HOW TO COMBAT CORRUPTION
Nandini Voice for the Deprived organized a debate competition for college students on “How to combat corruption ?“at Chennai on 23.1.2011, in the context of the forthcoming Martyr’s day on 30th January,2011.
A number of college students participated in the debate competition.
The following persons were the members of the panel of judges
• Mr. P.K.N.Panicker, President ,Chemical Industries association
• Col. Krishnaswamy, Retired Senior Army Officer
• Mr. V. Nandakumar, Former Principal, Public School, Singapore
• Mr. R. Sundararaman, Dy. General Manager, State Bank of India
• Mr. G. Krishnan, Entrepreneur
• Mr. R.S.Sriram, Fellow of Insurance Institute of India
LIST OF PRIZE WINNERS
|S.No||NAME OF THE STUDENT|
B.Com. I Year
M.O.P. Vaishnav College for Women
|2||Ms. T.Roseline Niranjana
B.A. II Year
Soka Ikeda College for Women
B.Sc. I Year
JBAS College for Women
B.Com. I Year
RKM Vivekananda College
B.Sc. II Year,
JBAS College for Women
B.E. Biomedical Engineering,
Jerusalem College of Engg
B.Sc. III Year C.S.
B.E. I Year
B.A. 2nd Year English Lit
Ethiraj College for Women
St. Joseph’s College for Engineering
|LIST OF CONSOLATION PRIZE WINNERS
Highlights of the views expressed by the students who participated are given below
• In India the corruption starts from the birth of a person when a birth certificate has to be obtained and it extends up to death when bribe has to be given for cremation and for obtaining death certificate. It further extends even beyond death, if one would like to get legal heir certificate. Thus , corruption has become a total phenomenon in India today.
• Citizens are often impatient to get things done or lack the will to fight against corruption and sometimes even volunteer to give bribe to expedite matters. It is a strange phenomenon in India that several bribe takers are also bribe givers. One may take bribe as a government official and then the same person may give bribe to admit his son or daughter in a school. Thus, corruption remains largely cyclical.
• On the whole, corruption today is an attitudinal problem in India. People seem to be increasingly reconciling themselves that corruption is inevitable and one has to live with it. Thoughts of great leaders like Mahatma Gandhi who stood for truth are becoming history. Faith n the systems are now being lost.
• The image of politicians as corrupt persons have come to stay and a non corrupt politician is an exception rather than a rule . Most politicians in India cannot be reformed by reasoning with them , since many criminals and persons of doubtful integrity have become politicians , and hold positions of power. Unless there would be huge public pressure and pressure from media, the politicians would not improve their conduct and behaviour. While judiciary can help, unfortunately, judiciary itself is now being caught in several incidents of corruption, creating sort of doubts about the conduct of some judges themselves.
• There is no want of legislative laws in India to curb corruption. But, the problem is that those responsible for implementing the law s are themselves often involved in corruption.
• Some of those who claim to fight against corruption are now the senior citizens who have retired from jobs or taken voluntary retirement , who themselves have not done much to fight against corruption or might have remained as passive spectators, when they were working in government departments or elsewhere. Particularly, the All India services officers were picked up for criticism for speaking about the corruption issues only after safe superannuation.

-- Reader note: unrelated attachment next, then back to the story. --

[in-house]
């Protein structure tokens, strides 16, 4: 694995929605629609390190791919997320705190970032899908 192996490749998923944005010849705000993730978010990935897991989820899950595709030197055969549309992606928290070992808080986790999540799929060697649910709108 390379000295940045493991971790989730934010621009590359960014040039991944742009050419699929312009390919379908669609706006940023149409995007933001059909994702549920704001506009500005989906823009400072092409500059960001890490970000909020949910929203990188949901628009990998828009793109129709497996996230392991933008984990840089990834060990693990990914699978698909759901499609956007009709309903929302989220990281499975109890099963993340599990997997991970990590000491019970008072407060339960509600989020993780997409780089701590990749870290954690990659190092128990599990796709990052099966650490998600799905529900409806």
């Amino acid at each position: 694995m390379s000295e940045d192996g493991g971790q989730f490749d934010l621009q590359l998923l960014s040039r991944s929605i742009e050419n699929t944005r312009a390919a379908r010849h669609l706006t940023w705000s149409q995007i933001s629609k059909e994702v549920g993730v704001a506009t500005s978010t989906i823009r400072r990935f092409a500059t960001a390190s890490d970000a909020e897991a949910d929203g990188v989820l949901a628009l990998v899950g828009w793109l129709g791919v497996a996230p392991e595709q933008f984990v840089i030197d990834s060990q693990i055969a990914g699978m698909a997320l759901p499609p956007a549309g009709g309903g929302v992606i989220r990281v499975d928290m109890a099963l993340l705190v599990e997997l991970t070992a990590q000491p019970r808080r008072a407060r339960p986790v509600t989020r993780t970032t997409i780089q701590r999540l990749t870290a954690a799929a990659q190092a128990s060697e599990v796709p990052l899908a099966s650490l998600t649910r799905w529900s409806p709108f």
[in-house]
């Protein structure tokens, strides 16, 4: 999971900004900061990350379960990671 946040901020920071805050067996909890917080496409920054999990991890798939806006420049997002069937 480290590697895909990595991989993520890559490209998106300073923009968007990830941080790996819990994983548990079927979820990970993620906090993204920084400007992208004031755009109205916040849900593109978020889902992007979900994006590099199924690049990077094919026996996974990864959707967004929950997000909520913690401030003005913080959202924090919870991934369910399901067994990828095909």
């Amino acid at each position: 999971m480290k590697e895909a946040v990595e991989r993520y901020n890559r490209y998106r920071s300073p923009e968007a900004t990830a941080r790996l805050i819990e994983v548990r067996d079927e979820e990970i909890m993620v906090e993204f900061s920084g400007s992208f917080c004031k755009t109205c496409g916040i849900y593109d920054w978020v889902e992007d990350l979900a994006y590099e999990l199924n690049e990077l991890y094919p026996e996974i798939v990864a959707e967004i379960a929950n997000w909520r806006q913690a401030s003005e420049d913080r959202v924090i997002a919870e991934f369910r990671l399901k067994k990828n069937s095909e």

• It is very important that top leadership in the Government should be committed to probity. Positions like President, Prime Minister and Chief Ministers , Judges , Vice chancellors are all positions of trust and no country can progress, if persons holding such positions become suspects.
• Unfortunatley, unlike the countries like Singapore, China or Middle East countries, punishment for corrupt persons are not swift in India. In the name of personal liberty, corrupt persons enjoy considerable freedom in India and lack fear of law and punishment. The judiciary which has the responsibility to punish the guilty is involved in counter productive and time consuming exercise and has largely failed in its role and is not fulfilling national expectation in this regard.
• The sure way to fight against corruption is to build revulsion in the minds of the students in the formative age group against corruption , by introducing corruption issue as a compulsory subject in curriculum for school students all over India.
• The students pointed out that they rarely get opportunities to express their views on national matters of concern, though they are allowed to vote after 18 years of age. All the national forums are occupied by politicians, retired bureaucrats , senior journalists etc. The youth are told that they should fight for the value systems but are rarely allowed space to express themselves and influence national agenda.. The youth are termed as agents of change but these “agents” are seldom given opportunities to express their views in the media or in any public forums.
• While new laws and regulations can be introduced, this would not help by themselves. The battle against corruption should be ultimately fought in the minds and hearts of the people, particularly the youth. A concerted campaign against corrupt system should be launched just as the campaign against child labour, AIDS etc. , now being launched. For this to happen, media must have less business orientation and should be more focused on building value system in the country.
• If media would not rise up to the occasion to carry out its responsibility to build pressure on the government machinery , politicians and public to refrain from corrupt practices , the situation could become hopeless with grave consequences for the national peace and progress.